While we may pray that the combined folly of devastation from coal extraction, processing, waste disposal, and air emissions doesn't create absolute waste lands, let's also pray that future generations will forgive those who at least tried to slow this energy-drunk madness.

If you can't imagine how to turn around such a runaway train, at least you can immediately turn off every electrical appliance or use possible and strongly advocate others do the same. Advocate that our "leaders" push equally hard for fuel cell development (a truthfully clean energy source). Otherwise, consider yourself complicit in fueling the train of destruction.

Anti-Litter Bill

by Julie Archer

On Wednesday, HB 2222 was amended in the Senate Judiciary Committee to include the language from Senator Unger's version, SB 384. A proposal by Senator Hunter (SB 406) which authroizes litter control officers to issue citations for littering was also added to the bill.

The bill was up for a final vote today in the full Senate. The amended version passed with no opposition and now goes back to the House. Should the House refuse to accept the Senate changes, a conference committee will be appointed to come up with a compromise. Stay tuned.




To track bills on-line, go to www.legis.state.wv.us


Important Meeting

Do you want a mountaintop removal mine facing the Kanawha River? The Pritchard Mining Company has a proposed mining project that would do just that. Please plan on attending an informal conference concerning this mine on Monday, March 19 at 5PM at the East Bank City Hall Conference Room in East Bank. If you have anything to say on this proposed mining project, the time in now!



Still Shameless, Still Pleading

We are at the session's half-way mark, and we still striving to met the financial goals for funding this year's lobby effort. We do have a couple of fundraisers upcoming, but unless more of you more of US dig down deeper into your pockets and hearts, we will come up short. We have a dedicated group of talented and hard-working individuals out there fighting the good fight every day of the session. Please do what you can to help out.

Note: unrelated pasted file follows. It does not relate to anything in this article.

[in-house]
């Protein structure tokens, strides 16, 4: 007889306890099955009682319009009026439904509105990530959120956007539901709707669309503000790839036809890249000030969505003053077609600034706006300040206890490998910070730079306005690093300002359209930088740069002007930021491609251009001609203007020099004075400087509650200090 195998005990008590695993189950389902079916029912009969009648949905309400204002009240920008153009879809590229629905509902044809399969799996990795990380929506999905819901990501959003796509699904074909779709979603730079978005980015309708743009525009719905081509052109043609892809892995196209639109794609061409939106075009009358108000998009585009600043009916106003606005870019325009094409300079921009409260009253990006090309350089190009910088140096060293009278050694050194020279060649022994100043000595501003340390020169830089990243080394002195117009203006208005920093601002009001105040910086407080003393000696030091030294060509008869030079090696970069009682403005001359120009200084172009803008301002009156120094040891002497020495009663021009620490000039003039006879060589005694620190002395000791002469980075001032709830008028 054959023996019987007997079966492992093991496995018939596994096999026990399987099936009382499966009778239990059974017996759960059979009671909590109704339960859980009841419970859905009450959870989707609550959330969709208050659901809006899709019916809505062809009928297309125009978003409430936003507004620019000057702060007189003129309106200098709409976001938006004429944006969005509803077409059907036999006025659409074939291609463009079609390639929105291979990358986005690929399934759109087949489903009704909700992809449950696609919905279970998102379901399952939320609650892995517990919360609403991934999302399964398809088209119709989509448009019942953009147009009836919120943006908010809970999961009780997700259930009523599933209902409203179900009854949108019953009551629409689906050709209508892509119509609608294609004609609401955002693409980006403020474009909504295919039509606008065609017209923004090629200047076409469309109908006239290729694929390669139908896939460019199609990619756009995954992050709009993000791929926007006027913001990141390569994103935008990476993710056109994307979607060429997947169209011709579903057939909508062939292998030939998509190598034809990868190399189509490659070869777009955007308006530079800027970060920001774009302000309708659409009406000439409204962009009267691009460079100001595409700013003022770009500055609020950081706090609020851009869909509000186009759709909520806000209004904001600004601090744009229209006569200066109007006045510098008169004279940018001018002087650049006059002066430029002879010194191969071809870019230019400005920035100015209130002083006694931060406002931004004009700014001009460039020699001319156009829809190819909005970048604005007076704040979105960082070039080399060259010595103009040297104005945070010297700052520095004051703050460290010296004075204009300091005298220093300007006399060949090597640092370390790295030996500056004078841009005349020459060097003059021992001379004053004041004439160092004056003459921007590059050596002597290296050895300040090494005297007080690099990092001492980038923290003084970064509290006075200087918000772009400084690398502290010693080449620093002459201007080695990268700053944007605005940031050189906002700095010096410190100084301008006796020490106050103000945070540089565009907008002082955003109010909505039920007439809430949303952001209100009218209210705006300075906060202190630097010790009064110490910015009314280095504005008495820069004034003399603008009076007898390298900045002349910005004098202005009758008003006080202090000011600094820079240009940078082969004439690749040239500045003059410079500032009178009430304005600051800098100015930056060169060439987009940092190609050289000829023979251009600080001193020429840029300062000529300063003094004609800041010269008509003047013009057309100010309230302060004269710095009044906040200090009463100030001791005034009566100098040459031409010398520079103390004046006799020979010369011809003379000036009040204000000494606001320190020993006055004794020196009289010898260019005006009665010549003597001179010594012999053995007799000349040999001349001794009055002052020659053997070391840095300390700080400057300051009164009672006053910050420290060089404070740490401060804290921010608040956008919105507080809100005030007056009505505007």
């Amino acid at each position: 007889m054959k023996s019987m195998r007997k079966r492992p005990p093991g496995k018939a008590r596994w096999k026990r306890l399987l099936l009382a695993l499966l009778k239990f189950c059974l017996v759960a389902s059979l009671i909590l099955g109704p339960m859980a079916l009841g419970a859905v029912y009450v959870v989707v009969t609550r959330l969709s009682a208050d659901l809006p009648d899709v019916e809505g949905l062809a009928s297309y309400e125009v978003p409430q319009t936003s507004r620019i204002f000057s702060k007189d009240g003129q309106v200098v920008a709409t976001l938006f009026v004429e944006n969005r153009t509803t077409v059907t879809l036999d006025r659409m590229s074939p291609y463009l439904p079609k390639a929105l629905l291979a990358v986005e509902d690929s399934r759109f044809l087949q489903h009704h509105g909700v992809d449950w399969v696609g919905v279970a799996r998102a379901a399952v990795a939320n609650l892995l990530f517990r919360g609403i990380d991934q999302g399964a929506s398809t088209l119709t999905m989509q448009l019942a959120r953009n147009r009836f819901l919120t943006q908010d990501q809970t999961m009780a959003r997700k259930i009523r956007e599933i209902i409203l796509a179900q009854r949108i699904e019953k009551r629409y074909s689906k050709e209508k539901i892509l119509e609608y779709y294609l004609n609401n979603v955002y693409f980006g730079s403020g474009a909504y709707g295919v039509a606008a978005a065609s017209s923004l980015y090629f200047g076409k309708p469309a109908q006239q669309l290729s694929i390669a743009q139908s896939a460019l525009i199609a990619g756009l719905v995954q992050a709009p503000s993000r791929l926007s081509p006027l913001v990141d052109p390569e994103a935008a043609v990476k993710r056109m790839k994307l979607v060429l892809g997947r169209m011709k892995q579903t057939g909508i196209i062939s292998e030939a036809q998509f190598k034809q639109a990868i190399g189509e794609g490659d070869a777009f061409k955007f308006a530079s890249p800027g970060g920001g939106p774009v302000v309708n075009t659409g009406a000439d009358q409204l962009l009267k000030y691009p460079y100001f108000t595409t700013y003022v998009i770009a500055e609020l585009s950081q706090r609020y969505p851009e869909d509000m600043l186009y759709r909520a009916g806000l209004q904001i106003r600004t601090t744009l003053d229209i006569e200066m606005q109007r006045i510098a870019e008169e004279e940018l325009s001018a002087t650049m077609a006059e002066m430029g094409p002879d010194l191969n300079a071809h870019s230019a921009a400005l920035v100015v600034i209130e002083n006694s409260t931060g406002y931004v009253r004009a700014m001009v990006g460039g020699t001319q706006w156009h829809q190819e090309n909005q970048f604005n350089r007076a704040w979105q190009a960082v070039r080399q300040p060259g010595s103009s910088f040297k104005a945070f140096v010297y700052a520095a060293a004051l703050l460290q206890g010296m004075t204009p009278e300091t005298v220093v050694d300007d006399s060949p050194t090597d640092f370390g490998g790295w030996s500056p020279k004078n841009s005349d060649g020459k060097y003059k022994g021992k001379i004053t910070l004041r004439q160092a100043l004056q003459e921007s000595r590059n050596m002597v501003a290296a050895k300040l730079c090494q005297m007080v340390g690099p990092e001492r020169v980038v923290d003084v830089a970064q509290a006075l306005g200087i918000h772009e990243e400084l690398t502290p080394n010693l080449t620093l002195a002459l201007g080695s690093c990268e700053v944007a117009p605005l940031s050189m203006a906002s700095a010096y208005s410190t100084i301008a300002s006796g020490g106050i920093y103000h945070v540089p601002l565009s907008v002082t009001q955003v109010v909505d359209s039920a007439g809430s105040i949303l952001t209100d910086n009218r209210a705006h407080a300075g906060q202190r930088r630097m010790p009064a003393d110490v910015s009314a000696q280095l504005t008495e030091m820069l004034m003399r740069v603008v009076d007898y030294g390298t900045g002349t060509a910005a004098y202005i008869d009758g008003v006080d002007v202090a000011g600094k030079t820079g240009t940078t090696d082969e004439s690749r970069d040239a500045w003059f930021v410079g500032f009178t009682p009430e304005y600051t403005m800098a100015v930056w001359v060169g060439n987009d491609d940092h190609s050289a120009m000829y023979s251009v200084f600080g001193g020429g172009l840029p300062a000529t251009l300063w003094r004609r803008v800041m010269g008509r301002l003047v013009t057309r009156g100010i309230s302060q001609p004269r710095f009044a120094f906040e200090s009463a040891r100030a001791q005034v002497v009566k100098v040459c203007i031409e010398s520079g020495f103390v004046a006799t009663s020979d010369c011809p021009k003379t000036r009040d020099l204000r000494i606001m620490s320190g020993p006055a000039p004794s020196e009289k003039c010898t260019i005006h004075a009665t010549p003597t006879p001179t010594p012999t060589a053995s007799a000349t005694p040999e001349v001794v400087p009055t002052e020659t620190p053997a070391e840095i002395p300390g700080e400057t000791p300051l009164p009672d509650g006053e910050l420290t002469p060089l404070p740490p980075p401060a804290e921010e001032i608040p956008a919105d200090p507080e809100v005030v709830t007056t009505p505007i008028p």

So if you haven't renewed your WVEC membership, please do so today. And if you have renewed or bought raffle tickets, please consider sending something extra, or buying more raffle tickets (raffles tickets are available by sending $5 a ticket to 1324 Virginia St., E, Charleston, WV 25301. You don't need to be present to win at April 14 drawing. We'll send your ticket back to you in the mail).

And please try to attend the E-Day! fundraisers on Wednesday night, March 21 (see front page). There will be great music, folks and fun. Meet the lobby team you have supported with your donations. Come out and celebrate the work we all do to protect West Virginia's environment. Thanks for your support. We couldn't do it without you.


Correction and Explanation

In reading the bill lists we provided, some of you may have gotten the impression that Del. Virginia Mahan was a sponsor of the Dirty Water Bill. That's not the case, and, in fact, Del. Mahan cast one of the three votes against the measure. The confusion is caused by the procedure which was used to move the bill, which was approved in the joint Legislative Rulemaking Committee and therefore became the committee bill. Del. Mahan is co-chair of that committee, and so her name appeared on our list as a sponsor. We are correcting our list to clear up this confusion.

Bassage Gets New DEP Post